Category: Writing
Writing Catchup (and Sleepy Karaoke)
Okay, time for another news roundup! First, some fiction updates: my short story “A Dweller in Amenty” has been longlisted/preliminary balloted for the Stoker! And thanks to the Book smugglers writing over at Kirkus, there’s a lovely review of my novella, Dream Houses. Over at Strange Horizons, I’m also in good company, as I’ve been listed as Favorite Columnist, for which I’m grateful – thanks so much to everyone who voted! I appreciate anyone who’s willing to sit through a year’s worth of those titles. This year, I’m going to… Read more »
PERSONA: Meet Suyana Sapaki
Miss Universe is this weekend. The contestants have already gathered to play extremely awkward rounds of golf, smile blandly into the cameras during spa treatments, and perform in the comedy gold that is the National Costume Contest. There’s also a swimsuit competition, because of course there is. If you’ll notice, no matter what contestant you click on, you’ll get three seconds with them. Then it moves on every three seconds to somebody new, standing in front of a pool or leaning seductively against a tree trunk or posed in front… Read more »
Merry Workmas and a Happy New Year
It’s already more than halfway through the beginning of 2015, somehow, I guess! Hilariously, my vague resolution was to find time to relax. Next year my resolution will be to cut the shit about self-improvement. In related news, here’s a roundup of recent work.… Read more »
Catwoman Annual
The Catwoman Annual comes out today! It’s written by me, with art by Patrick Olliffe, Tom Nguyen & John McCrea, and a Garry Brown cover. And yes, there’s some Batman in this issue. (One scene with him is a favorite moment of the issue, actually – a Batman/Catwoman standoff that’s about 110% awkward, a saturation that can only be achieved when Batman’s around.) But at the risk of spoilers, at heart this Annual is Eiko Hasigawa’s origin story: it offers a glimpse of her life as an increasingly nontraditional member… Read more »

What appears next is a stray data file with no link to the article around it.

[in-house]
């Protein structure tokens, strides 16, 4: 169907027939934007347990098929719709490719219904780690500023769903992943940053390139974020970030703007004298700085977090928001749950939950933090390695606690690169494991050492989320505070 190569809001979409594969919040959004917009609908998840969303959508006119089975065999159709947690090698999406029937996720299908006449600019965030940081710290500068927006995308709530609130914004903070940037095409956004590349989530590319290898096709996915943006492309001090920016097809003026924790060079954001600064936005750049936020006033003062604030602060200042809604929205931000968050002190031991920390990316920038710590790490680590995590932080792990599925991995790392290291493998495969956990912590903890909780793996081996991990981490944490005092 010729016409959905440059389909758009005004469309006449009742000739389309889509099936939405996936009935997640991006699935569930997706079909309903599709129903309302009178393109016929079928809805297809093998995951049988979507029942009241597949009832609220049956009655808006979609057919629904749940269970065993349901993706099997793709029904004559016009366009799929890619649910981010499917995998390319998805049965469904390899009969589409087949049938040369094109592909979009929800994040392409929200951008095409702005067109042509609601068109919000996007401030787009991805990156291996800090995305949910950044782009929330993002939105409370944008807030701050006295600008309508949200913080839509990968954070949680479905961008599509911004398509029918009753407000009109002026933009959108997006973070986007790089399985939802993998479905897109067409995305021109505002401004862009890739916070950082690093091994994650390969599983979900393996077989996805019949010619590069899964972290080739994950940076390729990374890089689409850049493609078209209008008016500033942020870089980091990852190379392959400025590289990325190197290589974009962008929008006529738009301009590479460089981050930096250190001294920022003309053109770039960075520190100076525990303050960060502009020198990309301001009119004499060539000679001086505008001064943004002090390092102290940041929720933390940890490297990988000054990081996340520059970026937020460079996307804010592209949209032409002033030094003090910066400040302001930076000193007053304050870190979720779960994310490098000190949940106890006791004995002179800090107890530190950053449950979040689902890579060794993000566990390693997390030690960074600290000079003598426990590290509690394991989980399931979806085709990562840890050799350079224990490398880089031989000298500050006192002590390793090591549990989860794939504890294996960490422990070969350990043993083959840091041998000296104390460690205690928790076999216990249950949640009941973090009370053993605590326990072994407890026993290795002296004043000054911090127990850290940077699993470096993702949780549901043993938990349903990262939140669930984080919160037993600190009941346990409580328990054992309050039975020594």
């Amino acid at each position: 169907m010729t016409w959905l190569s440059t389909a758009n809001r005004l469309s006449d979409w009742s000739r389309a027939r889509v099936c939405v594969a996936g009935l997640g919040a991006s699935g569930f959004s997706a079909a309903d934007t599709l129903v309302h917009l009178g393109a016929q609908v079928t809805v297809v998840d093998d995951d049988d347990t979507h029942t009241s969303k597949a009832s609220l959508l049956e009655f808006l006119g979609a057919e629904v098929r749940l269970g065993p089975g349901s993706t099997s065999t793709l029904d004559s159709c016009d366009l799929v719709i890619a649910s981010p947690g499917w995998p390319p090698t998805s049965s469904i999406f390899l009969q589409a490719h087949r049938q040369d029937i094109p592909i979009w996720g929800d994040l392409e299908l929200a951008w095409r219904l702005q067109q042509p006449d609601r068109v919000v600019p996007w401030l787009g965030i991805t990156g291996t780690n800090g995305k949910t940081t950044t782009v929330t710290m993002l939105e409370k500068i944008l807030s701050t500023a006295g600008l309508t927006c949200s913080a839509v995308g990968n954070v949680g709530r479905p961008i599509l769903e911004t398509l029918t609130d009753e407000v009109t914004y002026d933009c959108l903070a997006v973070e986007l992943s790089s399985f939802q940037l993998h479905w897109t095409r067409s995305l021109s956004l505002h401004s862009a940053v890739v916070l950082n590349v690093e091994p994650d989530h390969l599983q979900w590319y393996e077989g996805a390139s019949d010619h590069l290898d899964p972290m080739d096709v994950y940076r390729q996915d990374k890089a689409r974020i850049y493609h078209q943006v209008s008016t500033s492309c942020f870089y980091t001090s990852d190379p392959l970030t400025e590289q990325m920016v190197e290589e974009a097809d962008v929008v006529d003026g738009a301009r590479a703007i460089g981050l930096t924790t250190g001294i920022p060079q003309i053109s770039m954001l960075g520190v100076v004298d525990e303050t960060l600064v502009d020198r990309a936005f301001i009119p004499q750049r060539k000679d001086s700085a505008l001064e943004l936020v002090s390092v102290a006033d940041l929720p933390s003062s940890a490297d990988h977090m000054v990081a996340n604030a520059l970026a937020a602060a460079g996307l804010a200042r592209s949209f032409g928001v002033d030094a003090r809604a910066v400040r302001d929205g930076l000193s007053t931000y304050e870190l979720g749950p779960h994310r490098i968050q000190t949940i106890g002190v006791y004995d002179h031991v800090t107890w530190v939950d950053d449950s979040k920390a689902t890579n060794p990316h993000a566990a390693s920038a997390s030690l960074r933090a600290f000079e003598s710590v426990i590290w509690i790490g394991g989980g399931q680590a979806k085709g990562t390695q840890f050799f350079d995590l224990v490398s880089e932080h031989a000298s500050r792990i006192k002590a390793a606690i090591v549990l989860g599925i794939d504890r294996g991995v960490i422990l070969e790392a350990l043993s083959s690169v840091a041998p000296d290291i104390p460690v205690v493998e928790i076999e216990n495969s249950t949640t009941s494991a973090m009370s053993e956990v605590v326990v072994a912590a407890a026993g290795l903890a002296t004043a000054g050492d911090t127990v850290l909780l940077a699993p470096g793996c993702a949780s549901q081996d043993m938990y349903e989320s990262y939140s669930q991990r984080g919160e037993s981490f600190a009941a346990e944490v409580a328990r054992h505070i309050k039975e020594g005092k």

What I Wrote This Year
This year has been a remarkably fast one. It’s been a busy one, for which I’m immensely grateful, but turns out it’s taken with it both my short and long-term memories; the process of assembling this roundup was, frankly, embarrassing. My Actor Bingo on period pieces remains undiminished, but that’s pretty much the only thing that has survived intact in the abstract-impressionism painting of this year. (My vow for next year, to slow down a little, has already been made; turns out that was also my vow last year, which… Read more »
Checklist.
[Content warning: rape.] Rape victims: This is an important time in your life. With so many details to attend to, here’s a checklist to make sure you’re not missing out. If you report, remember to make it to the hospital immediately for a rape kit that will never be tested in the backlog of thousands. If you’re injured, drive carefully. If you’re drunk or have been drugged, ask a friend for a lift, assuming the friend isn’t the person who raped you. After the rape kit, find and speak to… Read more »

Recent Work

My award-eligible work in 2014

2014 Recommended Reading List includes:
The Girls at the Kingfisher Club (novel)
Dream Houses (novella)
"The Insects of Love" (novelette)